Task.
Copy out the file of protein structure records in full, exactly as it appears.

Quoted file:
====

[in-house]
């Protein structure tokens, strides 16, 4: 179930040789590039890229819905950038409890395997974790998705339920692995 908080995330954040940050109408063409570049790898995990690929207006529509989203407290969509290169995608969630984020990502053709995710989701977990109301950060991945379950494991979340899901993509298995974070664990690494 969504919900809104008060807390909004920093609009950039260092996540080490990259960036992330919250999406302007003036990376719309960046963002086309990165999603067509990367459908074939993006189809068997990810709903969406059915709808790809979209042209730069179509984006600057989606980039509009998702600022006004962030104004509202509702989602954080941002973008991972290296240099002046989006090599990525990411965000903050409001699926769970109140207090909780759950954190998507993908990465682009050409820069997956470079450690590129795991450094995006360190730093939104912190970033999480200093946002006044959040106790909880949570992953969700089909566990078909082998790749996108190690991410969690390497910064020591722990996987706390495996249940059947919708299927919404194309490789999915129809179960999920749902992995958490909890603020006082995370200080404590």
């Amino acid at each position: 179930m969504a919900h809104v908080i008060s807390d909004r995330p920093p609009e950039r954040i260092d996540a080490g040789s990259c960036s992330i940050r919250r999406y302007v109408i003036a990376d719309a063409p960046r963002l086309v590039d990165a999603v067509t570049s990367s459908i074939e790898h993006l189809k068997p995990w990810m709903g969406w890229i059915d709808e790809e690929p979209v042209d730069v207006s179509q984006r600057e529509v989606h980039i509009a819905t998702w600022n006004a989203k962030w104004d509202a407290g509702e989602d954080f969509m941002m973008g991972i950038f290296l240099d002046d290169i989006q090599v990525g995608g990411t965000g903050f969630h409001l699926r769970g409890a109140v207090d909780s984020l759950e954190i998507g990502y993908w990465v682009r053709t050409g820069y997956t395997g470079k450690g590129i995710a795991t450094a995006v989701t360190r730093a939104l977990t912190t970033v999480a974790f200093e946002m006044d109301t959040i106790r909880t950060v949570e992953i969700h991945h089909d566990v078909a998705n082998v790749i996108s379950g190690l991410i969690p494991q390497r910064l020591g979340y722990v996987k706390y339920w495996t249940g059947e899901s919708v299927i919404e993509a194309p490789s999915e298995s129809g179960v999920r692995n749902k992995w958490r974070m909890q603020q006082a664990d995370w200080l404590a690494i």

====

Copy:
[in-house]
């Protein structure tokens, strides 16, 4: 179930040789590039890229819905950038409890395997974790998705339920692995 908080995330954040940050109408063409570049790898995990690929207006529509989203407290969509290169995608969630984020990502053709995710989701977990109301950060991945379950494991979340899901993509298995974070664990690494 969504919900809104008060807390909004920093609009950039260092996540080490990259960036992330919250999406302007003036990376719309960046963002086309990165999603067509990367459908074939993006189809068997990810709903969406059915709808790809979209042209730069179509984006600057989606980039509009998702600022006004962030104004509202509702989602954080941002973008991972290296240099002046989006090599990525990411965000903050409001699926769970109140207090909780759950954190998507993908990465682009050409820069997956470079450690590129795991450094995006360190730093939104912190970033999480200093946002006044959040106790909880949570992953969700089909566990078909082998790749996108190690991410969690390497910064020591722990996987706390495996249940059947919708299927919404194309490789999915129809179960999920749902992995958490909890603020006082995370200080404590």
């Amino acid at each position: 179930m969504a919900h809104v908080i008060s807390d909004r995330p920093p609009e950039r954040i260092d996540a080490g040789s990259c960036s992330i940050r919250r999406y302007v109408i003036a990376d719309a063409p960046r963002l086309v590039d990165a999603v067509t570049s990367s459908i074939e790898h993006l189809k068997p995990w990810m709903g969406w890229i059915d709808e790809e690929p979209v042209d730069v207006s179509q984006r600057e529509v989606h980039i509009a819905t998702w600022n006004a989203k962030w104004d509202a407290g509702e989602d954080f969509m941002m973008g991972i950038f290296l240099d002046d290169i989006q090599v990525g995608g990411t965000g903050f969630h409001l699926r769970g409890a109140v207090d909780s984020l759950e954190i998507g990502y993908w990465v682009r053709t050409g820069y997956t395997g470079k450690g590129i995710a795991t450094a995006v989701t360190r730093a939104l977990t912190t970033v999480a974790f200093e946002m006044d109301t959040i106790r909880t950060v949570e992953i969700h991945h089909d566990v078909a998705n082998v790749i996108s379950g190690l991410i969690p494991q390497r910064l020591g979340y722990v996987k706390y339920w495996t249940g059947e899901s919708v299927i919404e993509a194309p490789s999915e298995s129809g179960v999920r692995n749902k992995w958490r974070m909890q603020q006082a664990d995370w200080l404590a690494i």